Anne,<br><br><div><span class="gmail_quote">On 8/8/07, <b class="gmail_sendername">Anne Archibald</b> <<a href="mailto:firstname.lastname@example.org">email@example.com</a>> wrote:</span><blockquote class="gmail_quote" style="border-left: 1px solid rgb(204, 204, 204); margin: 0pt 0pt 0pt 0.8ex; padding-left: 1ex;">
On 08/08/2007, Charles R Harris <<a href="mailto:firstname.lastname@example.org">email@example.com</a>> wrote:<br>><br>><br>> On 8/8/07, Anne Archibald <<a href="mailto:firstname.lastname@example.org">email@example.com
</a>> wrote:<br>> > Oh. Well, it's not *terrible*; it gets you an aligned array. But you<br>> > have to allocate the original array as a 1D byte array (to allow for<br>> > arbitrary realignments) and then align it, reshape it, and reinterpret
<br>> > it as a new type. Plus you're allocating an extra ndarray structure,<br>> > which will live as long as the new array does; this not only wastes<br>> > even more memory than the portable alignment solutions, it clogs up
<br>> > python's garbage collector.<br>><br>> The ndarray structure doesn't take up much memory, it is the data that is<br>> large and the data is shared between the original array and the slice. Nor
<br>> does the data type of the slice need changing, one simply uses the desired<br>> type to begin with, or at least a type of the right size so that a view will<br>> do the job without copies. Nor do I see how the garbage collector will get
<br>> clogged up, slices are a common feature of using numpy. The slice method<br>> also has the advantage of being compiler and operating system independent,<br>> there is a reason Intel used that approach.<br>>
<br>> Aligning multidimensional arrays might indeed be complicated, but I suspect<br>> those complications will be easier to handle in Python than in C.<br><br>Can we assume that numpy arrays allocated to contain (say) complex64s
<br>are aligned to a 16-byte boundary? I don't think they will<br>necessarily, so the shift we need may not be an integer number of<br>complex64s. float96s pose even more problems. So to ensure alignment,<br>we do need to do type conversion; if we're doing it anyway, byte
<br>arrays require the least trust in malloc().</blockquote><div><br>I think that is a safe assumption, it is probably almost as safe as assuming binary and two's complement, likely more safe than assuming ieee 784. I expect almost all 32 bit OS's to align on 4 byte boundaries at worst, 64 bit machines to align on 8 byte boundaries. Even C structures are typically filled out with blanks to preserve some sort of alignment. That is because of addressing efficiency, or even the impossibility of odd addressing -- depends on the architecture. Sometimes even byte addressing is easier to get by putting a larger integer on the bus and extracting the relevant part. In addition, I expect the heap implementation to make some alignment decisions for efficiency.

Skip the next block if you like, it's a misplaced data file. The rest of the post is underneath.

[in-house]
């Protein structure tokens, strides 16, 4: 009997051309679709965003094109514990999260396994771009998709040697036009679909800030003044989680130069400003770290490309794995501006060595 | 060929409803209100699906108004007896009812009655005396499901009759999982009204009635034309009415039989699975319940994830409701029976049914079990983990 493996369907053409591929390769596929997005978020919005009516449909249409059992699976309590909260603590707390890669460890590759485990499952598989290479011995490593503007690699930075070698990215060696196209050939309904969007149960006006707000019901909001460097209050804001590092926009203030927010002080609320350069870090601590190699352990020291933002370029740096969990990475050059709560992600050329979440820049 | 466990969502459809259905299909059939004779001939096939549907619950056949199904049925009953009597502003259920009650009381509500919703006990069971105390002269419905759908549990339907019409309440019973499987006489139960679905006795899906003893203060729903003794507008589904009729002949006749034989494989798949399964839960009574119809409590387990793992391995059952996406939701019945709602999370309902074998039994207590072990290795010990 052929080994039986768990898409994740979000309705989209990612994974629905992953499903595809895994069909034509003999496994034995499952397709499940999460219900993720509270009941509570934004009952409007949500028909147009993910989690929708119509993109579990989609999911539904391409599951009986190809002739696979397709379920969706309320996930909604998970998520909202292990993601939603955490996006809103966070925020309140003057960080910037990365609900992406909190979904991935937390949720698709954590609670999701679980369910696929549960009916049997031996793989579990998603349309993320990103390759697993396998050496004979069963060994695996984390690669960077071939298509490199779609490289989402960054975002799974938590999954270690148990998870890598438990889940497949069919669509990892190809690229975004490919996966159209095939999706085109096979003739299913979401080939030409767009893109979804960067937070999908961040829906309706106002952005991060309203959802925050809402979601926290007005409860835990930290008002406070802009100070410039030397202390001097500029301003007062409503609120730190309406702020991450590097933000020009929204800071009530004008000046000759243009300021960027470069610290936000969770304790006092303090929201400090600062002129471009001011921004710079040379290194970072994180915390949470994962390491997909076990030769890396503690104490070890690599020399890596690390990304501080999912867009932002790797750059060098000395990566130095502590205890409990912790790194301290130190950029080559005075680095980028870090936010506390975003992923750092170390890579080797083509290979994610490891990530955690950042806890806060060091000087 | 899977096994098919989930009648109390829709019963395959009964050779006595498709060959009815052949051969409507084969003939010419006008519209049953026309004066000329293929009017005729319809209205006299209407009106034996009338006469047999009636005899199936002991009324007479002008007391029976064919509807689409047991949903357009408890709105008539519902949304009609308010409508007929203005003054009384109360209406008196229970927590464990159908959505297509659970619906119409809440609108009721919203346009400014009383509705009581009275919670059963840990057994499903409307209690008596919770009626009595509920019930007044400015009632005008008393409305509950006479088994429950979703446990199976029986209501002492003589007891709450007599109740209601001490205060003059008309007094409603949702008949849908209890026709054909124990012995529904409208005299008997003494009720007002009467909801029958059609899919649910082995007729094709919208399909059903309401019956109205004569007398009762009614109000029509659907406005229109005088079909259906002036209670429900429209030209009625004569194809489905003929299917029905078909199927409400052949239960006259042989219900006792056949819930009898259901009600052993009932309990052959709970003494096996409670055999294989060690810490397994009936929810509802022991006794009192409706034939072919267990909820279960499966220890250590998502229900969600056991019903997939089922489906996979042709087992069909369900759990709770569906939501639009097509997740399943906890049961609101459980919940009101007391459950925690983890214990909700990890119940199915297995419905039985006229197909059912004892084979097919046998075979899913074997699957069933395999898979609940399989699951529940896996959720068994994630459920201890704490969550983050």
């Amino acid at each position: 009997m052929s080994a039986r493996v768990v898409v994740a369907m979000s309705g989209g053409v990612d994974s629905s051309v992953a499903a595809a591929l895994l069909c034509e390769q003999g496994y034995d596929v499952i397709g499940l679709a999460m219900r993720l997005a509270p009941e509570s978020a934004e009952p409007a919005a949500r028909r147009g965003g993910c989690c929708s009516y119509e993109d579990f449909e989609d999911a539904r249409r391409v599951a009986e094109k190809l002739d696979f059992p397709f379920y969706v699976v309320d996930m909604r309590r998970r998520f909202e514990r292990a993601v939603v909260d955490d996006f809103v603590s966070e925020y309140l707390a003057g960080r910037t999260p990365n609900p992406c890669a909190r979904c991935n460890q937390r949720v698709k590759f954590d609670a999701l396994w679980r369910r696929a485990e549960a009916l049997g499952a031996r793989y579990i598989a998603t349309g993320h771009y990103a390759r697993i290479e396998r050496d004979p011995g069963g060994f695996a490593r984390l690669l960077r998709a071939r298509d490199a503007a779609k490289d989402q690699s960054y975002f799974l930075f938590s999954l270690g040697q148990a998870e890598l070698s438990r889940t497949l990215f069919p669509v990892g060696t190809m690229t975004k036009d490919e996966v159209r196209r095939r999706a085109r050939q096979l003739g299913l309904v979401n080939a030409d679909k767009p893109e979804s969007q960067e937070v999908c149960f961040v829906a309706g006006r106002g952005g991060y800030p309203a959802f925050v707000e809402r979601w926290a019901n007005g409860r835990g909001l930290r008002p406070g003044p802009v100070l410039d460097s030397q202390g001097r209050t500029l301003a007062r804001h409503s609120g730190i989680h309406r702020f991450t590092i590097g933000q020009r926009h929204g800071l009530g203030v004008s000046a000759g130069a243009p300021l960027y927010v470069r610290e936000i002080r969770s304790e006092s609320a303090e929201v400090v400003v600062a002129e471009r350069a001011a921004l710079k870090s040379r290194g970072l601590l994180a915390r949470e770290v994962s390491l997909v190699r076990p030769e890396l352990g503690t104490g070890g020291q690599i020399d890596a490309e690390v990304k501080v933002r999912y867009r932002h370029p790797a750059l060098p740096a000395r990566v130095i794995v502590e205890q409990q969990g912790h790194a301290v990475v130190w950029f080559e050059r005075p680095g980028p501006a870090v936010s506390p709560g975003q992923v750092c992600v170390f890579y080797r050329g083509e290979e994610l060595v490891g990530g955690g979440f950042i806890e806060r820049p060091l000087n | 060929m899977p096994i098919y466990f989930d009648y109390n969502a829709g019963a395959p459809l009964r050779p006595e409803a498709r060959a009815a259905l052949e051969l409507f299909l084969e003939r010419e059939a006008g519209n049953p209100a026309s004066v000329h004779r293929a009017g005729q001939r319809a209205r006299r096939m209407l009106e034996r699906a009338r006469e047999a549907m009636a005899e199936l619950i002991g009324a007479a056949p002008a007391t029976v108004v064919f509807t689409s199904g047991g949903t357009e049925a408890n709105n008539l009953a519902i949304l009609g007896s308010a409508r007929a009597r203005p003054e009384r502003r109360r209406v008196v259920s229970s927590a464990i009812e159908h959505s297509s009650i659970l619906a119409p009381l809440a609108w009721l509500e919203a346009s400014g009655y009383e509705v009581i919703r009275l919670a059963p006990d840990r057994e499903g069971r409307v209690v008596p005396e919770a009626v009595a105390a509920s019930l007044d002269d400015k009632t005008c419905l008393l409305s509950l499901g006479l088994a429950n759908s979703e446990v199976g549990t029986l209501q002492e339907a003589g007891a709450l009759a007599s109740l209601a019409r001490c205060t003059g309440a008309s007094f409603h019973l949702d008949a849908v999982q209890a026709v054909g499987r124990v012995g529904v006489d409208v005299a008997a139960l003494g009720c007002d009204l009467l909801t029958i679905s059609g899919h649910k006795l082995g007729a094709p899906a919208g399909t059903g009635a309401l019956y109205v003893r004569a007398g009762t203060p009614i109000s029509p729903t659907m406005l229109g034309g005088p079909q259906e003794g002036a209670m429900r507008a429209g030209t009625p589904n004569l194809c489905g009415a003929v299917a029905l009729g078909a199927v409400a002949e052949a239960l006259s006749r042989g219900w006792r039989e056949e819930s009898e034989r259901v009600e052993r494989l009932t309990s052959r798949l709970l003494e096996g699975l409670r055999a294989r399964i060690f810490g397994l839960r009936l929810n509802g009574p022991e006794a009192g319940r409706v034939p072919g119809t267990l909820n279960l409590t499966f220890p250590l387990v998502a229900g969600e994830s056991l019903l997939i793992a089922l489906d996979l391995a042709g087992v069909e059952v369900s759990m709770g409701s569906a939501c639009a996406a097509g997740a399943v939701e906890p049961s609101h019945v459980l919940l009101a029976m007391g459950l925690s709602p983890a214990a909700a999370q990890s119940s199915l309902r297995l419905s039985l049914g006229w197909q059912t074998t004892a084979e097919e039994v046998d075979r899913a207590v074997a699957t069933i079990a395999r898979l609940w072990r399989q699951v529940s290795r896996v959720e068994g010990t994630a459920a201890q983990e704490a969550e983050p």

<br><br>My 64 bit linux on Intel aligns arrays, whatever the data type, on 16 byte boundaries. It might be interesting to see what happens with the Intel and MSVC comipilers, but I expect similar results. PPC's, Sun and SGI need to be checked, but I don't expect problems. I think that will cover almost all architectures numpy is likely to run on.
<br> <br></div><blockquote class="gmail_quote" style="border-left: 1px solid rgb(204, 204, 204); margin: 0pt 0pt 0pt 0.8ex; padding-left: 1ex;">The ndarray object isn't too big, probably some twenty or thirty<br>bytes, so I'm not talking about a huge waste. But it is a python
<br>object, and the garbage collector needs to walk the whole tree of<br>accessible python objects every time it runs, so this is one more<br>object on the list.<br><br>As an aside: numpy's handling of ndarray objects is actually not
<br>ideal; if you want to exhaust memory on your system, do:<br><br>a = arange(5)<br>while True:<br> a = a[::-1]</blockquote><div><br>Well, that's a pathological case present in numpy. Fixing it doesn't seem to be a high priority although there is a ticket somewhere.
<br></div><br><blockquote class="gmail_quote" style="border-left: 1px solid rgb(204, 204, 204); margin: 0pt 0pt 0pt 0.8ex; padding-left: 1ex;">Each ndarray object keeps alive the ndarray object it is a slice of,<br>so this operation creates an ever-growing linked list of ndarray
<br>objects. Seems to me it would be better to keep a pointer only to the<br>original object that holds the address of the buffer (so it can be<br>freed).<br><br>Aligning multidimensional arrays is an interesting question. To first
<br>order, aligning the first element should be enough. If the dimensions<br>of the array are not divisible by the alignment, though, this means<br>that lower-dimensional complete slices may not be aligned:<br><br>A = aligned_empty((7,5),dtype=float,alignment=16)
<br><br>Then A is aligned, as is A[0,:], but A[1,:] is not.<br><br>So in this case we might want to actually allocate an 8-by-5 array and<br>take a slice. This does mean it won't be contiguous in memory, so that<br>flattening it requires a copy (which may not wind up aligned). This is
<br>something we might want to do - that is, make available as an option -<br>in python.</blockquote><div><br>I think that is better viewed as need based. I suspect that if you really need such alignment it is better to start with array dimensions that will naturally align the rows. It will be impossible to naturally align all the columnes unless the data type is the correct size.